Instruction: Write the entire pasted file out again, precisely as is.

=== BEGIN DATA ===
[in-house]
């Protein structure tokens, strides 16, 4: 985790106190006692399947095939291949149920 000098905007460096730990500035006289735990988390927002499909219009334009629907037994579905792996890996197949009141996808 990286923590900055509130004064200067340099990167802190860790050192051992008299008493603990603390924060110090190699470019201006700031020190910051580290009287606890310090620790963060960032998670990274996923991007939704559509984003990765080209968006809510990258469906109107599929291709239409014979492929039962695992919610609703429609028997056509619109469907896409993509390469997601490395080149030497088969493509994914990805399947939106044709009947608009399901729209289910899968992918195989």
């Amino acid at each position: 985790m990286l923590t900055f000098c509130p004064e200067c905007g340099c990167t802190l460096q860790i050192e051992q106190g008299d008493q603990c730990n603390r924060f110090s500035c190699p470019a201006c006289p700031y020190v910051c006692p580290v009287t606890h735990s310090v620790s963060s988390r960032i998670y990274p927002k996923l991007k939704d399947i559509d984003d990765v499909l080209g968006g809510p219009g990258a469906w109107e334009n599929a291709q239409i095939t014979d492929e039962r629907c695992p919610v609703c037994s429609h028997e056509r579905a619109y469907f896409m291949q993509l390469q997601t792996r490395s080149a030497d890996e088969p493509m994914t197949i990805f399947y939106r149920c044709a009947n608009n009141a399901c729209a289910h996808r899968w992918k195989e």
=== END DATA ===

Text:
[in-house]
């Protein structure tokens, strides 16, 4: 985790106190006692399947095939291949149920 000098905007460096730990500035006289735990988390927002499909219009334009629907037994579905792996890996197949009141996808 990286923590900055509130004064200067340099990167802190860790050192051992008299008493603990603390924060110090190699470019201006700031020190910051580290009287606890310090620790963060960032998670990274996923991007939704559509984003990765080209968006809510990258469906109107599929291709239409014979492929039962695992919610609703429609028997056509619109469907896409993509390469997601490395080149030497088969493509994914990805399947939106044709009947608009399901729209289910899968992918195989």
């Amino acid at each position: 985790m990286l923590t900055f000098c509130p004064e200067c905007g340099c990167t802190l460096q860790i050192e051992q106190g008299d008493q603990c730990n603390r924060f110090s500035c190699p470019a201006c006289p700031y020190v910051c006692p580290v009287t606890h735990s310090v620790s963060s988390r960032i998670y990274p927002k996923l991007k939704d399947i559509d984003d990765v499909l080209g968006g809510p219009g990258a469906w109107e334009n599929a291709q239409i095939t014979d492929e039962r629907c695992p919610v609703c037994s429609h028997e056509r579905a619109y469907f896409m291949q993509l390469q997601t792996r490395s080149a030497d890996e088969p493509m994914t197949i990805f399947y939106r149920c044709a009947n608009n009141a399901c729209a289910h996808r899968w992918k195989e």